SWITCHBACKmini: $12 Billion in Deferred Maintenance
I just blogged about the details of our tight budget and how we saved for it last week. Well, parks are held to a budget too. And they’re not doing so hot.
As of 2014, the National Parks Service has a backlog of $12 billion worth of deferred maintenance. (That’s 4x the 2014 NPS annual budget of $3 billion!!!)
Defined by the NPS, “DM is maintenance that was not performed at the required intervals to ensure an acceptable facility condition to support the expected life cycle of an asset. It is the total of unfunded facilities deficiencies. These deficiencies require work to raise facilities and collateral equipment to a condition that meets accepted codes, laws and standards and to achieve service life expectancies.” That’s projects like trail repair, outhouse updates, visitor center display repair, etc. These projects don’t rank first in importance or urgency, but when they pile up and are neglected for so long it’s not good for the park or its visitors.
Now, the NPS gets money from a few sources but the main one is the chunk Congress carves out for it in the federal budget. This pays for most basic operating expenses (e.g. Rangers salaries). Another, smaller source of income is park entrance, permit and camping fees. The majority of these fees (80% of entrance fees) stay in that park to cover extra projects like interpretive trail guides. Throughout the parks we’ve noticed and appreciated signs on something that say “Your fees at work.” There’s also precedent for Congress passing legislation to give the NPS a one-time boost in funds to prepare for a milestone anniversary. Congress is currently considering the National Park Service Centennial Act (https://www.govtrack.us/congress/bills/114/s2257)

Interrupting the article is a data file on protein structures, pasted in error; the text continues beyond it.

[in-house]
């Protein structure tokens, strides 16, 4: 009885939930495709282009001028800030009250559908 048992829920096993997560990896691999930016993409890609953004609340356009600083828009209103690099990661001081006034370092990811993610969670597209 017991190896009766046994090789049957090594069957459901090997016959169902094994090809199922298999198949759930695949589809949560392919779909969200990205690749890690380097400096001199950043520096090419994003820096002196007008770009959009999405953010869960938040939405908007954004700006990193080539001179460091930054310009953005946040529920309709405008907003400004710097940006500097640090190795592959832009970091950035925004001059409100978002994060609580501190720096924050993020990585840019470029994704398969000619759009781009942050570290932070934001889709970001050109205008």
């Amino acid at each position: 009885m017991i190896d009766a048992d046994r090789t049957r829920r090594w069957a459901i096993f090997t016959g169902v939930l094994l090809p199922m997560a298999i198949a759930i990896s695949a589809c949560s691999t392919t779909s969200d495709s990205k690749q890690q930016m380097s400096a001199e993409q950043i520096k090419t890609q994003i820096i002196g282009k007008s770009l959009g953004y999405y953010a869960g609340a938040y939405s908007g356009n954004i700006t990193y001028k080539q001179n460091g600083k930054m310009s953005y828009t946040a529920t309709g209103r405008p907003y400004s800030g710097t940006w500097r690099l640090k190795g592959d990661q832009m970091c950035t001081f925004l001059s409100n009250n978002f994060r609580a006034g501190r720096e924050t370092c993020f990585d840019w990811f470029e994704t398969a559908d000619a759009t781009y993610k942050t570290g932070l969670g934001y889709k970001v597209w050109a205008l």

Personally, I think it’s a shame and disservice the maintenance backlog is so huge and so neglected. National Parks don’t take up much of our national budget. (In 2014, the federal government spent 3.5 trillion. The NPS share of 3 billion equals 0.1%.) But I think they are one agency that should not cut back on. The NPS is not only important because it’s charged with being the stewards of our greatest national treasures, but the sites it supports also attract huge numbers of domestic and foreign tourists. (See our National Park 201 post for stats on the NPS budget and contributions to the economy). A friend from Germany we spent a day with in Hawaii Volcanoes NP said the U.S. is by far the country with the best natural attractions. We’ve heard this sentiment again and again.
On the other hand, it’s true that just throwing more money at something won’t make it better. The NPS must spend its limited funds very wisely over a number of different agency priorities, the 409 NPS sites, and countless projects.
But how and if it will do that is a whole other matter… and it’s above my pay grade. 😉
***Housekeeping Note: We’be been posting “SWITCHBACKminis” to our Facebook group (Facebook.com/switchbackkids) every Friday now for the past few months. And because we think they are so worth reading we will now be cross-posting any of them here on our blog! 😛